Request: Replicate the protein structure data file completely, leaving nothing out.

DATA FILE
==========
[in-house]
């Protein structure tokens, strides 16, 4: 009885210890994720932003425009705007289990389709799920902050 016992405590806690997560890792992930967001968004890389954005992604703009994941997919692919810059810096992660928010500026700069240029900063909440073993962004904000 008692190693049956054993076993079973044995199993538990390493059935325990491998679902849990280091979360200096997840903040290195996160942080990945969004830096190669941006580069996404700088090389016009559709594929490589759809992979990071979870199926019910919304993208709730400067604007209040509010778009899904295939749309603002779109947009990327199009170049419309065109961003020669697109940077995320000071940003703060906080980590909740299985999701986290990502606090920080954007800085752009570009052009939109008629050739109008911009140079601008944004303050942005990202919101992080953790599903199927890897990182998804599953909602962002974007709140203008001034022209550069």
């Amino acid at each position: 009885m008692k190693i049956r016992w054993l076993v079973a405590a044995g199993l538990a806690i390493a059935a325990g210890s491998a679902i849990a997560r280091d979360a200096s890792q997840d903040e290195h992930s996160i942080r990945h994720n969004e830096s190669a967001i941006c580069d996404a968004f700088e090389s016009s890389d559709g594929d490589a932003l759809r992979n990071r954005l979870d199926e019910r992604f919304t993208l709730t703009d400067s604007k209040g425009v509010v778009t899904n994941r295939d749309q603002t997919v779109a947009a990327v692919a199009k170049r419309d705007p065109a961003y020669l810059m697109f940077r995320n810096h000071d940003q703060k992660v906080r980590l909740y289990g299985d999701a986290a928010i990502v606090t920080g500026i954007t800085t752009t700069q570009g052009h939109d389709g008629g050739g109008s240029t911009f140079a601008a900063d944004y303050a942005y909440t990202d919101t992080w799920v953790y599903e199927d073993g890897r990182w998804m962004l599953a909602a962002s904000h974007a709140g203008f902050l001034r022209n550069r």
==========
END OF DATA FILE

[in-house]
């Protein structure tokens, strides 16, 4: 009885210890994720932003425009705007289990389709799920902050 016992405590806690997560890792992930967001968004890389954005992604703009994941997919692919810059810096992660928010500026700069240029900063909440073993962004904000 008692190693049956054993076993079973044995199993538990390493059935325990491998679902849990280091979360200096997840903040290195996160942080990945969004830096190669941006580069996404700088090389016009559709594929490589759809992979990071979870199926019910919304993208709730400067604007209040509010778009899904295939749309603002779109947009990327199009170049419309065109961003020669697109940077995320000071940003703060906080980590909740299985999701986290990502606090920080954007800085752009570009052009939109008629050739109008911009140079601008944004303050942005990202919101992080953790599903199927890897990182998804599953909602962002974007709140203008001034022209550069």
């Amino acid at each position: 009885m008692k190693i049956r016992w054993l076993v079973a405590a044995g199993l538990a806690i390493a059935a325990g210890s491998a679902i849990a997560r280091d979360a200096s890792q997840d903040e290195h992930s996160i942080r990945h994720n969004e830096s190669a967001i941006c580069d996404a968004f700088e090389s016009s890389d559709g594929d490589a932003l759809r992979n990071r954005l979870d199926e019910r992604f919304t993208l709730t703009d400067s604007k209040g425009v509010v778009t899904n994941r295939d749309q603002t997919v779109a947009a990327v692919a199009k170049r419309d705007p065109a961003y020669l810059m697109f940077r995320n810096h000071d940003q703060k992660v906080r980590l909740y289990g299985d999701a986290a928010i990502v606090t920080g500026i954007t800085t752009t700069q570009g052009h939109d389709g008629g050739g109008s240029t911009f140079a601008a900063d944004y303050a942005y909440t990202d919101t992080w799920v953790y599903e199927d073993g890897r990182w998804m962004l599953a909602a962002s904000h974007a709140g203008f902050l001034r022209n550069r």